The changes are captured per-application and not for the profile as a whole which means the change delta sync is very fast to converge, isn’t dependant on the user logging on or off whilst connected to the corporate network and working in tandem with Offline Files sync provider on the client allows for users to make changes to application settings which get written back to the share as soon as the agent detects a connection to the network making this a technology which could work really well with DirectAccess remote access technologies. This silo approach to sync also means that in the rare event of any corruption occurring whilst synchronising would be limited to only effecting one application and not your whole profile. All of these settings are sent back to the server in small files with the format .pkgx and are structured in an easy to understand hierarchy per application.
Because UE-V works not by operating at a roaming profile but instead as a man in the middle, monitoring your applications, tracking changes to settings and recording them to the central store, it doesn’t interrupt the way Windows handles profile state. For Windows 8 and Windows 8.1 users this means that you can connect an MSA to a domain user account and the options for Sync Settings are available and work and also that native apps like the OneDrive app work and sync properly which was my main driver for taking UE-V for a test drive.
This per-application nature of UE-V is perhaps also it’s Achilles heel dependant on the nature of your user base. Because UE-V works with applications and not profiles, it needs to know about your applications. For default Microsoft applications such as Notepad, WordPad, Calculator and Windows 8 immersive UI applications such as Weather, Sports, Finance and the like you can enable and disable the sync of settings for these applications out of the box either via the client manually or with a Group Policy Object using the UE-V ADMX file from the Microsoft Desktop Optimization Pack Group Policy Administrative Templates download. UE-V natively supported Office 2007 and 2010 also however Office 2013 is not natively supported but more on that in a minute.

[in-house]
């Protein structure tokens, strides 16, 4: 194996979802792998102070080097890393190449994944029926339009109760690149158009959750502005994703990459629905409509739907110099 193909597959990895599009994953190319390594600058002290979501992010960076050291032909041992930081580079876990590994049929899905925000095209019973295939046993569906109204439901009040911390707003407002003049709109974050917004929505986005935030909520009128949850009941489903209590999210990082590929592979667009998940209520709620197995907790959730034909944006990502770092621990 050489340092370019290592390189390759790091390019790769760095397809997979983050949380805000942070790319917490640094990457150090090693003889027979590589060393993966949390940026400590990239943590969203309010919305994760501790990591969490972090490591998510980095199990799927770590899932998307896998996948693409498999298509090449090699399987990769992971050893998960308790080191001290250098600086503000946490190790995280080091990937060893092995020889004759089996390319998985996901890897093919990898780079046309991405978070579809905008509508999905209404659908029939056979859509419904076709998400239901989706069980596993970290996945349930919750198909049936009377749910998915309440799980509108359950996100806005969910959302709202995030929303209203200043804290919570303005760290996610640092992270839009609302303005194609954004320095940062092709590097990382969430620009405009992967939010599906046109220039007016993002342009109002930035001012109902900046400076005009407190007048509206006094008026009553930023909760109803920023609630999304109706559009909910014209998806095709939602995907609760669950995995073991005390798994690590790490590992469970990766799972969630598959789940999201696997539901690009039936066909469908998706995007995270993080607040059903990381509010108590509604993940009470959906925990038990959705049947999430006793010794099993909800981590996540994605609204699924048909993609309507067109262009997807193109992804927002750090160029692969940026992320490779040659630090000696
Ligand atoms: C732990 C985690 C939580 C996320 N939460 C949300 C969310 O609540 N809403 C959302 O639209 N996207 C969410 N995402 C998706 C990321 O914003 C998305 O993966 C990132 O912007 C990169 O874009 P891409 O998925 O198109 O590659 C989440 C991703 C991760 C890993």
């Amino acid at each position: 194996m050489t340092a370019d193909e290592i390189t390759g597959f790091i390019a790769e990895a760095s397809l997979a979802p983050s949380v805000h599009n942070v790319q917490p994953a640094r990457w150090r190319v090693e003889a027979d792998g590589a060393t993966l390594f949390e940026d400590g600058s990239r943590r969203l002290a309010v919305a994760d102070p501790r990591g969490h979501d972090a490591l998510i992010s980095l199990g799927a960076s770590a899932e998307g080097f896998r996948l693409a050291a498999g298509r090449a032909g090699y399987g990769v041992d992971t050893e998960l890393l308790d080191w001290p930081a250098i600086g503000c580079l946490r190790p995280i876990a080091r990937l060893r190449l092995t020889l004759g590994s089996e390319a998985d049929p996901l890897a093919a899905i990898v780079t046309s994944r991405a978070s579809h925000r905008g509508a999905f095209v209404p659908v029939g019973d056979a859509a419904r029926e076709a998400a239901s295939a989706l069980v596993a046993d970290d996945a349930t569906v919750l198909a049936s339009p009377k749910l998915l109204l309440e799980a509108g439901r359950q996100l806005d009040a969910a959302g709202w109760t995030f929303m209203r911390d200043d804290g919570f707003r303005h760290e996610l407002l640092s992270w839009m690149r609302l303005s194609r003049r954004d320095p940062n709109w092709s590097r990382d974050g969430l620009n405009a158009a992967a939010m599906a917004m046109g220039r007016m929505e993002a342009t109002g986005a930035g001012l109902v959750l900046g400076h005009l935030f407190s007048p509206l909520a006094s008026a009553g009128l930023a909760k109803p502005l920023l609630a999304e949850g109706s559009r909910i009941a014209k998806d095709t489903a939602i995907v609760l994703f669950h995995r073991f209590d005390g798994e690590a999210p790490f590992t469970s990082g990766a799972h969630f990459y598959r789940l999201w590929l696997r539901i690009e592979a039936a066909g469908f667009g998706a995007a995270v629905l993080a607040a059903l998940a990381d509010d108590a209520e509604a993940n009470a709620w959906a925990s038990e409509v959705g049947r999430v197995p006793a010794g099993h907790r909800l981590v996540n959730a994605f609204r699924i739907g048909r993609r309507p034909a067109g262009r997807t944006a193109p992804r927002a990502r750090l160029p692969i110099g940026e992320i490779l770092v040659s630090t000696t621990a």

To support custom applications including Office 2013, you need XML files to provide application definitions. These definition files can either be generated by you as an administrator for your custom line of business (LOB) applications using the Microsoft User Experience Virtualization Generator application or you can download XML files generated by others from the TechNet Gallery and hope that they fit your need. Microsoft thankfully provide an official set of XML files for Office 2013 for UE-V 2.0 which you can get from the TechNet Gallery in the form of either the Microsoft Authored Office 2013 (32-bit) UE-V Template or the Microsoft Authored Office 2013 (64-bit) UE-V Template. Standard community issued XML files can be obtained from the main list on the TechNet Gallery here.
Deploying UE-V is really simple and because the .pkgx files generated for each application are typically very small and are transmitted across the network in a much friendlier approach that a giant squirt of traffic as you would have observed with Roaming Profiles it required little planning or infrastructure on either your SMB file share server or your network capacity.
The UE-V agent is installed using an .msi file which means you can install it via a Group Policy Software Installation policy, using a Computer Configuration startup script from a Group Policy Object, via System Center Configuration Manager or any other deployment toolkit which can accept an .msi file. You could even use System Center Updates Publisher (SCUP) 2011 to generate a custom update for the .msi file and deploy it using Windows Server Update Services (WSUS) if you have that implemented instead of a full product suite like SCCM and the GPO approach doesn’t take your fancy.
Configuration of the agent is done via Group Policy ADMX settings with settings that can be applied on a per computer or a per user basis allowing you to hone your deployment as you see fit for the business needs. If you are using System Center Configuration Manger you could use the System Center 2012 Configuration Pack for Microsoft User Experience Virtualization download from Microsoft to fully integrate the management of UE-V and SCCM into a single pane of glass.